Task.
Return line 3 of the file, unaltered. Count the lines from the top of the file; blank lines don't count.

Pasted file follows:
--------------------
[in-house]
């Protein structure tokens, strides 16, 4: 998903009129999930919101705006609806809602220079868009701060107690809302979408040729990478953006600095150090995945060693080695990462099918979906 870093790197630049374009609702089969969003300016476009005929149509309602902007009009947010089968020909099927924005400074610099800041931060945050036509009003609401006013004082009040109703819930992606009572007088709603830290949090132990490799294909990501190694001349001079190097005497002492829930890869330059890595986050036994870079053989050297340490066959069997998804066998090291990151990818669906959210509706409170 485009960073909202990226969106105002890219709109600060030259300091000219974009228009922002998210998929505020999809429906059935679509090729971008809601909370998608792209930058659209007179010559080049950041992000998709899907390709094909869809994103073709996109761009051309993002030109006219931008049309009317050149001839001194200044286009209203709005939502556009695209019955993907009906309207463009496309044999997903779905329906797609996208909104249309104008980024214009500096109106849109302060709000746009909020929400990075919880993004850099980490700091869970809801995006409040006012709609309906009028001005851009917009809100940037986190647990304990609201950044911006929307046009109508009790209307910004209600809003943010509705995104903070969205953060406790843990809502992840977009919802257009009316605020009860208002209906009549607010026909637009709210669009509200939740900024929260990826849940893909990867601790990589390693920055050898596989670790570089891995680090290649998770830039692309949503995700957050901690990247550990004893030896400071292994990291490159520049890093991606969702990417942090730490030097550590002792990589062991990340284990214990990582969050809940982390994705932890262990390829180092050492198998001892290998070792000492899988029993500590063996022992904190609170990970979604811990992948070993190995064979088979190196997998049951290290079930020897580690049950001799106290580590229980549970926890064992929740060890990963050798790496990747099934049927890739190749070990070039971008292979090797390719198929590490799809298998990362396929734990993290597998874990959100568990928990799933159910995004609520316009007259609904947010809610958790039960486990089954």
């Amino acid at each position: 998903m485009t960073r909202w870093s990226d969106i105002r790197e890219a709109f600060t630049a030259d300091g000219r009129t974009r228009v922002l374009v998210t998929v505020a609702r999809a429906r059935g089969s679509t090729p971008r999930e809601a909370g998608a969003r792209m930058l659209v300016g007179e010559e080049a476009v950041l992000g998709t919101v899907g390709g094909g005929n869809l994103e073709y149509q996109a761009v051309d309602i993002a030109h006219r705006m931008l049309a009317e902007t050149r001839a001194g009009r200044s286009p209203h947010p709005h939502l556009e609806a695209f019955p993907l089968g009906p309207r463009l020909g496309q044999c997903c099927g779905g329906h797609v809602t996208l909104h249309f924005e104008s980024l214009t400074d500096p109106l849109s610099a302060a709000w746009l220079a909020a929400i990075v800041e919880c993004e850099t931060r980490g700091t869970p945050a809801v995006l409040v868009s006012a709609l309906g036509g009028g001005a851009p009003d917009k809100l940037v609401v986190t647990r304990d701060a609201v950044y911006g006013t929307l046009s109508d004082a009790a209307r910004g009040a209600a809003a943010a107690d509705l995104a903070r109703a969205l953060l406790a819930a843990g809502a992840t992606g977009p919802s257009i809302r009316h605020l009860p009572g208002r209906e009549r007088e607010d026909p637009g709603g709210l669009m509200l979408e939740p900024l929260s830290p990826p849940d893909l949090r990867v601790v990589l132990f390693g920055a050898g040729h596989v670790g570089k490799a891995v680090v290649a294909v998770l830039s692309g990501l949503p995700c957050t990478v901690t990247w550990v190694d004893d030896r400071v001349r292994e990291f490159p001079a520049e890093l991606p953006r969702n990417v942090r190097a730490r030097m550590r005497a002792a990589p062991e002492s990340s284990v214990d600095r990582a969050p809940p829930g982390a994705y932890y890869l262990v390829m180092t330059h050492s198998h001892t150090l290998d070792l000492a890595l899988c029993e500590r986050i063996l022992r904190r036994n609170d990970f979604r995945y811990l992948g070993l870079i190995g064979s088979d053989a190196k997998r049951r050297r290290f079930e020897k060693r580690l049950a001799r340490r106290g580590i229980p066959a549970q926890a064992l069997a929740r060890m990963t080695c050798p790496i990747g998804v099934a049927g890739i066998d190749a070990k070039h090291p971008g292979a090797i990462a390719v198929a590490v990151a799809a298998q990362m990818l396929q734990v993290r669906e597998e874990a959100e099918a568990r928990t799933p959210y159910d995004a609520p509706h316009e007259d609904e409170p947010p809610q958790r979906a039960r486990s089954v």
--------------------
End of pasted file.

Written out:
């Amino acid at each position: 998903m485009t960073r909202w870093s990226d969106i105002r790197e890219a709109f600060t630049a030259d300091g000219r009129t974009r228009v922002l374009v998210t998929v505020a609702r999809a429906r059935g089969s679509t090729p971008r999930e809601a909370g998608a969003r792209m930058l659209v300016g007179e010559e080049a476009v950041l992000g998709t919101v899907g390709g094909g005929n869809l994103e073709y149509q996109a761009v051309d309602i993002a030109h006219r705006m931008l049309a009317e902007t050149r001839a001194g009009r200044s286009p209203h947010p709005h939502l556009e609806a695209f019955p993907l089968g009906p309207r463009l020909g496309q044999c997903c099927g779905g329906h797609v809602t996208l909104h249309f924005e104008s980024l214009t400074d500096p109106l849109s610099a302060a709000w746009l220079a909020a929400i990075v800041e919880c993004e850099t931060r980490g700091t869970p945050a809801v995006l409040v868009s006012a709609l309906g036509g009028g001005a851009p009003d917009k809100l940037v609401v986190t647990r304990d701060a609201v950044y911006g006013t929307l046009s109508d004082a009790a209307r910004g009040a209600a809003a943010a107690d509705l995104a903070r109703a969205l953060l406790a819930a843990g809502a992840t992606g977009p919802s257009i809302r009316h605020l009860p009572g208002r209906e009549r007088e607010d026909p637009g709603g709210l669009m509200l979408e939740p900024l929260s830290p990826p849940d893909l949090r990867v601790v990589l132990f390693g920055a050898g040729h596989v670790g570089k490799a891995v680090v290649a294909v998770l830039s692309g990501l949503p995700c957050t990478v901690t990247w550990v190694d004893d030896r400071v001349r292994e990291f490159p001079a520049e890093l991606p953006r969702n990417v942090r190097a730490r030097m550590r005497a002792a990589p062991e002492s990340s284990v214990d600095r990582a969050p809940p829930g982390a994705y932890y890869l262990v390829m180092t330059h050492s198998h001892t150090l290998d070792l000492a890595l899988c029993e500590r986050i063996l022992r904190r036994n609170d990970f979604r995945y811990l992948g070993l870079i190995g064979s088979d053989a190196k997998r049951r050297r290290f079930e020897k060693r580690l049950a001799r340490r106290g580590i229980p066959a549970q926890a064992l069997a929740r060890m990963t080695c050798p790496i990747g998804v099934a049927g890739i066998d190749a070990k070039h090291p971008g292979a090797i990462a390719v198929a590490v990151a799809a298998q990362m990818l396929q734990v993290r669906e597998e874990a959100e099918a568990r928990t799933p959210y159910d995004a609520p509706h316009e007259d609904e409170p947010p809610q958790r979906a039960r486990s089954v």